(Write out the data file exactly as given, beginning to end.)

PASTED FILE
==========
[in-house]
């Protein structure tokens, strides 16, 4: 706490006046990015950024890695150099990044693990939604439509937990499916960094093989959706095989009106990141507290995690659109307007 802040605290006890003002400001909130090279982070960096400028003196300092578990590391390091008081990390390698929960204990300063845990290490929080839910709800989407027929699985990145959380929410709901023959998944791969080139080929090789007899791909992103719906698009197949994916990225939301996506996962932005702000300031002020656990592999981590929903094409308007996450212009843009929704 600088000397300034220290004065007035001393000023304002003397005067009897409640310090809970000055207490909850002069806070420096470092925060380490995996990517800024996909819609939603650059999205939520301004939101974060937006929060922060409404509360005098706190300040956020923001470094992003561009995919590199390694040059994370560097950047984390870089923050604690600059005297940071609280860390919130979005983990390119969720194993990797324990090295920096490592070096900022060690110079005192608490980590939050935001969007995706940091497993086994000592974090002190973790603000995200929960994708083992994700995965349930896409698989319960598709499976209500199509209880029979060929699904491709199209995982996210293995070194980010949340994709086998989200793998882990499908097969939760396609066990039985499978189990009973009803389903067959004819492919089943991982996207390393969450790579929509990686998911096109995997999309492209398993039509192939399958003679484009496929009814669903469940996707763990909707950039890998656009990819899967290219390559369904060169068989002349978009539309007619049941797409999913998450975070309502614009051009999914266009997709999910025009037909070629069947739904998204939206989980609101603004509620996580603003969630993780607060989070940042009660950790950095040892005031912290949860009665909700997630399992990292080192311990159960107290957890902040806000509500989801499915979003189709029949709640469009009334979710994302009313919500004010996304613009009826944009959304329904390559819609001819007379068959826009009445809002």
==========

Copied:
[in-house]
């Protein structure tokens, strides 16, 4: 706490006046990015950024890695150099990044693990939604439509937990499916960094093989959706095989009106990141507290995690659109307007 802040605290006890003002400001909130090279982070960096400028003196300092578990590391390091008081990390390698929960204990300063845990290490929080839910709800989407027929699985990145959380929410709901023959998944791969080139080929090789007899791909992103719906698009197949994916990225939301996506996962932005702000300031002020656990592999981590929903094409308007996450212009843009929704 600088000397300034220290004065007035001393000023304002003397005067009897409640310090809970000055207490909850002069806070420096470092925060380490995996990517800024996909819609939603650059999205939520301004939101974060937006929060922060409404509360005098706190300040956020923001470094992003561009995919590199390694040059994370560097950047984390870089923050604690600059005297940071609280860390919130979005983990390119969720194993990797324990090295920096490592070096900022060690110079005192608490980590939050935001969007995706940091497993086994000592974090002190973790603000995200929960994708083992994700995965349930896409698989319960598709499976209500199509209880029979060929699904491709199209995982996210293995070194980010949340994709086998989200793998882990499908097969939760396609066990039985499978189990009973009803389903067959004819492919089943991982996207390393969450790579929509990686998911096109995997999309492209398993039509192939399958003679484009496929009814669903469940996707763990909707950039890998656009990819899967290219390559369904060169068989002349978009539309007619049941797409999913998450975070309502614009051009999914266009997709999910025009037909070629069947739904998204939206989980609101603004509620996580603003969630993780607060989070940042009660950790950095040892005031912290949860009665909700997630399992990292080192311990159960107290957890902040806000509500989801499915979003189709029949709640469009009334979710994302009313919500004010996304613009009826944009959304329904390559819609001819007379068959826009009445809002």